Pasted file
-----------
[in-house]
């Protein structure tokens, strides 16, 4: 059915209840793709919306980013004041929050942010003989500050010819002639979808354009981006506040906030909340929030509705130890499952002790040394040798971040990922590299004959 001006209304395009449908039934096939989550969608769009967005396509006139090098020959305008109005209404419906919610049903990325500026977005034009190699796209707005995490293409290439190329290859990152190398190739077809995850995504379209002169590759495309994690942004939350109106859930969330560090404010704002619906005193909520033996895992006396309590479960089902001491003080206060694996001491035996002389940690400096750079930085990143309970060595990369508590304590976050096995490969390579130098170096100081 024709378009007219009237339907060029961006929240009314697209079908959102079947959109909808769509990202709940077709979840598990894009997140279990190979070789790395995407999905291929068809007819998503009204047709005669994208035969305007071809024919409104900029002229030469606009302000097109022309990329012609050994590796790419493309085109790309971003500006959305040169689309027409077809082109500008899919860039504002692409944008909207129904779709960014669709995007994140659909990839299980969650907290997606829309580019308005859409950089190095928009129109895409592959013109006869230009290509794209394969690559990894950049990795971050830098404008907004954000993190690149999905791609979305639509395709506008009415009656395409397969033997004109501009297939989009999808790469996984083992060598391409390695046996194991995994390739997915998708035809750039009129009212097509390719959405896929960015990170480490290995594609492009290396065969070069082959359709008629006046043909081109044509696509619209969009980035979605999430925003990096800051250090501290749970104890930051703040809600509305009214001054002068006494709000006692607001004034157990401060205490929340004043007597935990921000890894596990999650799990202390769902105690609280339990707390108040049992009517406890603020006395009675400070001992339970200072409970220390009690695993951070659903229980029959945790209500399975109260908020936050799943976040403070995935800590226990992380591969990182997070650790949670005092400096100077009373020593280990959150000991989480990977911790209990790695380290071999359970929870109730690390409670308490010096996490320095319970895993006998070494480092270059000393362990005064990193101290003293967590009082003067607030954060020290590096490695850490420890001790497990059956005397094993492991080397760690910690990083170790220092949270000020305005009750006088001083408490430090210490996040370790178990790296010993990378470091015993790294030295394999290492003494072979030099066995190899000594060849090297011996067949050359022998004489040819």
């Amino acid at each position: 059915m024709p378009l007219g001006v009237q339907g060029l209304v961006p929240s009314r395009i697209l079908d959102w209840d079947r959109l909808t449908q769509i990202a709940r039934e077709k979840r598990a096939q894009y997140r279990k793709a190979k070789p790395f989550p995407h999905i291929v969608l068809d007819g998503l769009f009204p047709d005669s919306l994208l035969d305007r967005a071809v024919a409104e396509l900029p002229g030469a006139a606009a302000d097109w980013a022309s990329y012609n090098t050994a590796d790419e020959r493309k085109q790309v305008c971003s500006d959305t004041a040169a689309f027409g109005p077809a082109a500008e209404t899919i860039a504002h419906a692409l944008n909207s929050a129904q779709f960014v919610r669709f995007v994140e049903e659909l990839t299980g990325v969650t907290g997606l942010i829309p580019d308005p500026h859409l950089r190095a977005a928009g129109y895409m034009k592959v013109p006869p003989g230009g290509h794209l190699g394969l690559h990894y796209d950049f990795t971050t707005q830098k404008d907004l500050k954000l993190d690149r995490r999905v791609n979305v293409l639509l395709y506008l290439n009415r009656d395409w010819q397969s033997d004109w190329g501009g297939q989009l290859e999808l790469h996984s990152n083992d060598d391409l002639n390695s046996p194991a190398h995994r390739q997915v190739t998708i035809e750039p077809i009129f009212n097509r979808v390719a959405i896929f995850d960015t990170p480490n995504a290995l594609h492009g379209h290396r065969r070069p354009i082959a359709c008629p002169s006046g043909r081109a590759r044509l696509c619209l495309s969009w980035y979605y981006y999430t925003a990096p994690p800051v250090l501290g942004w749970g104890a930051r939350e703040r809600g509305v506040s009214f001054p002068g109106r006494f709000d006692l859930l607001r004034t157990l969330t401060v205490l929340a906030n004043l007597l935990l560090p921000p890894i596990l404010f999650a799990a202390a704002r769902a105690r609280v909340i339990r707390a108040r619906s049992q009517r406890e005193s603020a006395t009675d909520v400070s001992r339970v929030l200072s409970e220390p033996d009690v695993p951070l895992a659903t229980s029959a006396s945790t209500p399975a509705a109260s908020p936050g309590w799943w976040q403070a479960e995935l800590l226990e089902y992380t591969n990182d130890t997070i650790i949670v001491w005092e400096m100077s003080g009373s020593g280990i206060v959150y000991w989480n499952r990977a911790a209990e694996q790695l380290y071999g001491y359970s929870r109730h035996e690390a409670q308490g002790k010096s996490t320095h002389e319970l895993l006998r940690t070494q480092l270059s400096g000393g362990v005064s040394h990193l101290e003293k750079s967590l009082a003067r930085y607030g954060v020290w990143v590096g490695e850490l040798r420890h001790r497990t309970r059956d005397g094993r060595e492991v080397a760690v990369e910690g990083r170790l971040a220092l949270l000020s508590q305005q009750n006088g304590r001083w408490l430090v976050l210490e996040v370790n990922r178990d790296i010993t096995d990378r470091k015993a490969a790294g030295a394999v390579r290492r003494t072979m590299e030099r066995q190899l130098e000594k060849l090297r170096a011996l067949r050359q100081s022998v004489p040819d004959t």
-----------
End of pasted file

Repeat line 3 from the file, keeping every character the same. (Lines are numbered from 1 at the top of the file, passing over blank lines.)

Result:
């Amino acid at each position: 059915m024709p378009l007219g001006v009237q339907g060029l209304v961006p929240s009314r395009i697209l079908d959102w209840d079947r959109l909808t449908q769509i990202a709940r039934e077709k979840r598990a096939q894009y997140r279990k793709a190979k070789p790395f989550p995407h999905i291929v969608l068809d007819g998503l769009f009204p047709d005669s919306l994208l035969d305007r967005a071809v024919a409104e396509l900029p002229g030469a006139a606009a302000d097109w980013a022309s990329y012609n090098t050994a590796d790419e020959r493309k085109q790309v305008c971003s500006d959305t004041a040169a689309f027409g109005p077809a082109a500008e209404t899919i860039a504002h419906a692409l944008n909207s929050a129904q779709f960014v919610r669709f995007v994140e049903e659909l990839t299980g990325v969650t907290g997606l942010i829309p580019d308005p500026h859409l950089r190095a977005a928009g129109y895409m034009k592959v013109p006869p003989g230009g290509h794209l190699g394969l690559h990894y796209d950049f990795t971050t707005q830098k404008d907004l500050k954000l993190d690149r995490r999905v791609n979305v293409l639509l395709y506008l290439n009415r009656d395409w010819q397969s033997d004109w190329g501009g297939q989009l290859e999808l790469h996984s990152n083992d060598d391409l002639n390695s046996p194991a190398h995994r390739q997915v190739t998708i035809e750039p077809i009129f009212n097509r979808v390719a959405i896929f995850d960015t990170p480490n995504a290995l594609h492009g379209h290396r065969r070069p354009i082959a359709c008629p002169s006046g043909r081109a590759r044509l696509c619209l495309s969009w980035y979605y981006y999430t925003a990096p994690p800051v250090l501290g942004w749970g104890a930051r939350e703040r809600g509305v506040s009214f001054p002068g109106r006494f709000d006692l859930l607001r004034t157990l969330t401060v205490l929340a906030n004043l007597l935990l560090p921000p890894i596990l404010f999650a799990a202390a704002r769902a105690r609280v909340i339990r707390a108040r619906s049992q009517r406890e005193s603020a006395t009675d909520v400070s001992r339970v929030l200072s409970e220390p033996d009690v695993p951070l895992a659903t229980s029959a006396s945790t209500p399975a509705a109260s908020p936050g309590w799943w976040q403070a479960e995935l800590l226990e089902y992380t591969n990182d130890t997070i650790i949670v001491w005092e400096m100077s003080g009373s020593g280990i206060v959150y000991w989480n499952r990977a911790a209990e694996q790695l380290y071999g001491y359970s929870r109730h035996e690390a409670q308490g002790k010096s996490t320095h002389e319970l895993l006998r940690t070494q480092l270059s400096g000393g362990v005064s040394h990193l101290e003293k750079s967590l009082a003067r930085y607030g954060v020290w990143v590096g490695e850490l040798r420890h001790r497990t309970r059956d005397g094993r060595e492991v080397a760690v990369e910690g990083r170790l971040a220092l949270l000020s508590q305005q009750n006088g304590r001083w408490l430090v976050l210490e996040v370790n990922r178990d790296i010993t096995d990378r470091k015993a490969a790294g030295a394999v390579r290492r003494t072979m590299e030099r066995q190899l130098e000594k060849l090297r170096a011996l067949r050359q100081s022998v004489p040819d004959t």